Blind teacher sees future in kids
“They’re just excited. Let me settle them down,” she whispered, as the Gleaner team entered grade 9K at Kingston High School on Wednesday afternoon.
With her right hand raised, she began the countdown: “Five, four, three ... let’s go!”
In a matter of seconds, health and family life educator Camille Wilson-Barnes settled the slightly noisy class of 35 students for a session about the involvement of teenagers in gangs.
Without knowledge of her white cane that leaned in the corner, you would not know that the educator was blind.
“I hope you’re all standing,” she said, shortly after instructing the students to recite the HFLE pledge to officially begin the class.
She manoeuvred the rows between the desk without the help of her cane and got the class in full swing.
For the journaling activity, she asked: “Who needs paper? Call your name and I’ll find you.”
Quite familiar with their voices and their location in the class, Wilson-Barnes distributed the folder leaves with ease.
As the Mico University College volunteer read the testimony of a gangster, she interjected on several occasions, asked questions, and interacted with the students.
Wilson-Barnes was born to visually impaired parents who fell in love while attending the School for the Blind, 36 years ago. She was genetically predisposed and was diagnosed at birth as visually impaired.
The educator characterised herself as a social person and explained that she was desirous of a career that would allow her to interact with, and impact, people.
“I went to Mico and I did guidance and counselling ... . When I was on teaching practice, I went to Innswood High and it was one of the hardest things that I’ve ever done, and I decided that I was going to stay in that career,” she recalled.
APPLYING FOR TEACHING JOBS
Before Mico, she attended the same institution where her parents met and then transitioned to St Hugh’s High School, under the integrated system, as she proved herself as being capable of handling academics.
“I wrote to all the schools in Jamaica to get a job and I got five interviews and I was successful in one, because most of the other principals decided that they weren’t gonna try me because they weren’t sure how a visually impaired teacher would work in the system,” she explained.
She was given three months by then principal of Kingston High, Charles Reid, to prove herself and the short months have flourished into 12 years. Reid is now deceased.
Wilson-Barnes recalled that the first few months of teaching were not as difficult because she had partial vision.
Her life would take an about-turn.
“I went back to university and I lost all my sight. It was very devastating.”
Her return to the classroom in 2015 proved difficult, but with support from her colleagues, she transitioned.
Chief among her challenges is maintaining discipline, followed by physical hiccups on the road as she traverses to school.
“Most teachers, they can see – they have the advantage of sight, so they would basically look on a child and maybe give eye contact, but because I can’t, I try to use psychology,” she said.
“What I try to do is motivate, so I try to let [students] believe in [themselves]. If you’re acting up, I’m going to tell you that I expect better,” she explained.
When matters get beyond her control, grade coordinators come to her aid and are the main reason she continues to thrive in the environment.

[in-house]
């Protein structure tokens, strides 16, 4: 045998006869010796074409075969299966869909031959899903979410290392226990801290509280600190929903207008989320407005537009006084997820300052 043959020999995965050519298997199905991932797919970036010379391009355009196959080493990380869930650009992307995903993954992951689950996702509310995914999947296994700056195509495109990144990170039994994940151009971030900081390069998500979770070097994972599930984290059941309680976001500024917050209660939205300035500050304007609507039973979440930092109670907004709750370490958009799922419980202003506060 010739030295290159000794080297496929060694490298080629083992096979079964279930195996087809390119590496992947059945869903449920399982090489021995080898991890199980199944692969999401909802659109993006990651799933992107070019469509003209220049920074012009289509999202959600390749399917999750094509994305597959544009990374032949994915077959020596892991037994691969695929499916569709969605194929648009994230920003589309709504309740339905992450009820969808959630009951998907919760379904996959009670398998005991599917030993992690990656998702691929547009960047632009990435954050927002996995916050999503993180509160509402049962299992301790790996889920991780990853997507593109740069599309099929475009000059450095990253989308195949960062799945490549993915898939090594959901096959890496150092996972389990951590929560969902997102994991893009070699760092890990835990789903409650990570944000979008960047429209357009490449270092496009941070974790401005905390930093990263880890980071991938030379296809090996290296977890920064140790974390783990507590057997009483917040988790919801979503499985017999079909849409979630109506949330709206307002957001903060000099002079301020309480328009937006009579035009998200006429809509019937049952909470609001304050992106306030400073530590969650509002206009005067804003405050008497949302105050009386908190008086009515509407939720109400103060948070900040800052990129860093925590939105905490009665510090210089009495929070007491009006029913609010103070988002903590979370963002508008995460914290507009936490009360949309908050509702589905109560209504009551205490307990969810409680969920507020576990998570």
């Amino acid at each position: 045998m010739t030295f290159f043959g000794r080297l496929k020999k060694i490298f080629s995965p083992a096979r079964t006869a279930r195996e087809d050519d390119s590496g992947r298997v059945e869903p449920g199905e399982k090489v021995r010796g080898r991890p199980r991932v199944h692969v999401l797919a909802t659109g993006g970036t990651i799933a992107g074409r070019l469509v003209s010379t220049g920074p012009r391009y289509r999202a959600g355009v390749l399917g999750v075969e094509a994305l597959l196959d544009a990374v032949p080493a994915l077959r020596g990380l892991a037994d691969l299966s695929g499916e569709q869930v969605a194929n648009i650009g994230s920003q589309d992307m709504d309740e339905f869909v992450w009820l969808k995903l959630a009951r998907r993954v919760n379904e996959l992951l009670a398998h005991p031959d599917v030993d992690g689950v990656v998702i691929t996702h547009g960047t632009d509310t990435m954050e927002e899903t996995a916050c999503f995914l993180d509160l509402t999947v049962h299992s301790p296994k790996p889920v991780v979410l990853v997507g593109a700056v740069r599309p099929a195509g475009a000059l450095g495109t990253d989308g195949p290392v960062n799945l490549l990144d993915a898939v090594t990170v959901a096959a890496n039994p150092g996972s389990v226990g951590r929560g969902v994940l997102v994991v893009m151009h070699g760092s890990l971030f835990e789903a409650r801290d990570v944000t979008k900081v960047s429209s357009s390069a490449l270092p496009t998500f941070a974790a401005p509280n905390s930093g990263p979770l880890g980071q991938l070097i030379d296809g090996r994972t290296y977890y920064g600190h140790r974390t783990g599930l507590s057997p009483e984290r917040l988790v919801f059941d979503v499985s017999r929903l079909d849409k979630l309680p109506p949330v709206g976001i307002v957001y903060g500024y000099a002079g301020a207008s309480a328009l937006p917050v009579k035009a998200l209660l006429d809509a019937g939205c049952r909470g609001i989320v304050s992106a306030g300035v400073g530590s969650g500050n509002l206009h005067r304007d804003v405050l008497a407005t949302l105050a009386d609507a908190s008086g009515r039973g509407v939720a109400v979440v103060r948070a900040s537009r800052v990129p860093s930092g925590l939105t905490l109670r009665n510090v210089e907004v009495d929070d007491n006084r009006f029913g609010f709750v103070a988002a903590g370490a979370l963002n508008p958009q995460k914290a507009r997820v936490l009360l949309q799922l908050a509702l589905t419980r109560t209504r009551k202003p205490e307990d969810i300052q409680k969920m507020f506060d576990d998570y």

“As a blind teacher, I could not do it all alone, and the children also help. You have some children who are very mature and they will try to get the others in line.”
Acting principal Andrea Gray-Dwyer described Wilson-Barnes as an asset to the secondary institution.
“It has been a tremendous experience. Where Camille is concerned, there is no element of ‘disability’. She is very multifaceted, she’s goal oriented, she has a strong sense of purpose and, above all things, she loves children,” Gray-Dwyer said.
STUDENTS BRIDGE THE GAP
With the partnership of the National Youth Service, an assistant is usually provided for Wilson-Barnes. However, the acting principal said that last year support was not available but “the students stood in the gap”.
Fourteen-year-old Saphaire Campbell is one such student. When The Gleaner visited, she volunteered to write the responses from students on the whiteboard.
“She knows our voices different, since she has us from grade 7, so when she hears us speaking, she just says, ‘Crystal, stop the talking ’.... To us, it come like she nuh blind, ‘cause as we talk she know seh a we,” Campbell said.
Another student, Crystal Nicholson, explained that with Wilson-Barnes as teacher, cooperation is key.
“She always tells us to separate the desks so she can walk in the middle,” she said.
Kiara Weston has developed a close bond with the educator in the more than two years she has taught her. “
Ms Barnes is like a mother to me, she looks out for me very well ... . Every moment I’m here with Ms Barnes, I like it,” said a smiling Weston.
You may wonder how the educator prepares for a new school term.
She explained that the first step is for her coordinators, during the orientation process, to inform students that they will be taught by a blind teacher.
“I will not see you. However, I will teach you and I will be your best teacher,” is the reinforcing mantra used by Wilson-Barnes.
Acknowledging the fact that people’s names are important, she makes an extra effort to learn them along with their voices and personalities.
The mother of one dedicates her time outside of academia to her teenage daughter and to advocacy with the Combined Disabilities Association.
“It’s the best job in the world. I wouldn’t trade my job for anything, even if I’m getting double the salary,” the enthusiastic educator said.